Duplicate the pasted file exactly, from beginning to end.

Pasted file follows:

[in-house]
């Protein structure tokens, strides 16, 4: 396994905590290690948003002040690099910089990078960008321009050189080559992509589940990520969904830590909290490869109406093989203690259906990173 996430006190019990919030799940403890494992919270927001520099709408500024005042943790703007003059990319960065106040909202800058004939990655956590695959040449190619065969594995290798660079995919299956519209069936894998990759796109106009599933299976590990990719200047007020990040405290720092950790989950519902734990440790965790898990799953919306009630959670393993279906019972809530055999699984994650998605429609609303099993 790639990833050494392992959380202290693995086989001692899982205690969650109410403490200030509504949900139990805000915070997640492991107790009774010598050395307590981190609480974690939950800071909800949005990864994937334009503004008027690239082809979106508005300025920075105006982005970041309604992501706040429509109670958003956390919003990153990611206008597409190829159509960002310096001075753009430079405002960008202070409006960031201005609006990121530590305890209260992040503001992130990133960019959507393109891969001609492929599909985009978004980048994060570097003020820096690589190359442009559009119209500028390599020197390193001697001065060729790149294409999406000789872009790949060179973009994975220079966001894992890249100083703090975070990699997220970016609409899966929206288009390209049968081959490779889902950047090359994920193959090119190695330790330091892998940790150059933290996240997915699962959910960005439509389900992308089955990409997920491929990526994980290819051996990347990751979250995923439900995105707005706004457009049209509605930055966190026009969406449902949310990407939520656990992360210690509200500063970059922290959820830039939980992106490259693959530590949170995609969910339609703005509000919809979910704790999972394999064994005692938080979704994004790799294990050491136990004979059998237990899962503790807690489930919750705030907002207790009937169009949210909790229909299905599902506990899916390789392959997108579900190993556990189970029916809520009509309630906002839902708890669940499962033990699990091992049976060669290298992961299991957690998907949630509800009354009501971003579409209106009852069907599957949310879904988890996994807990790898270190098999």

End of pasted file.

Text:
[in-house]
């Protein structure tokens, strides 16, 4: 396994905590290690948003002040690099910089990078960008321009050189080559992509589940990520969904830590909290490869109406093989203690259906990173 996430006190019990919030799940403890494992919270927001520099709408500024005042943790703007003059990319960065106040909202800058004939990655956590695959040449190619065969594995290798660079995919299956519209069936894998990759796109106009599933299976590990990719200047007020990040405290720092950790989950519902734990440790965790898990799953919306009630959670393993279906019972809530055999699984994650998605429609609303099993 790639990833050494392992959380202290693995086989001692899982205690969650109410403490200030509504949900139990805000915070997640492991107790009774010598050395307590981190609480974690939950800071909800949005990864994937334009503004008027690239082809979106508005300025920075105006982005970041309604992501706040429509109670958003956390919003990153990611206008597409190829159509960002310096001075753009430079405002960008202070409006960031201005609006990121530590305890209260992040503001992130990133960019959507393109891969001609492929599909985009978004980048994060570097003020820096690589190359442009559009119209500028390599020197390193001697001065060729790149294409999406000789872009790949060179973009994975220079966001894992890249100083703090975070990699997220970016609409899966929206288009390209049968081959490779889902950047090359994920193959090119190695330790330091892998940790150059933290996240997915699962959910960005439509389900992308089955990409997920491929990526994980290819051996990347990751979250995923439900995105707005706004457009049209509605930055966190026009969406449902949310990407939520656990992360210690509200500063970059922290959820830039939980992106490259693959530590949170995609969910339609703005509000919809979910704790999972394999064994005692938080979704994004790799294990050491136990004979059998237990899962503790807690489930919750705030907002207790009937169009949210909790229909299905599902506990899916390789392959997108579900190993556990189970029916809520009509309630906002839902708890669940499962033990699990091992049976060669290298992961299991957690998907949630509800009354009501971003579409209106009852069907599957949310879904988890996994807990790898270190098999």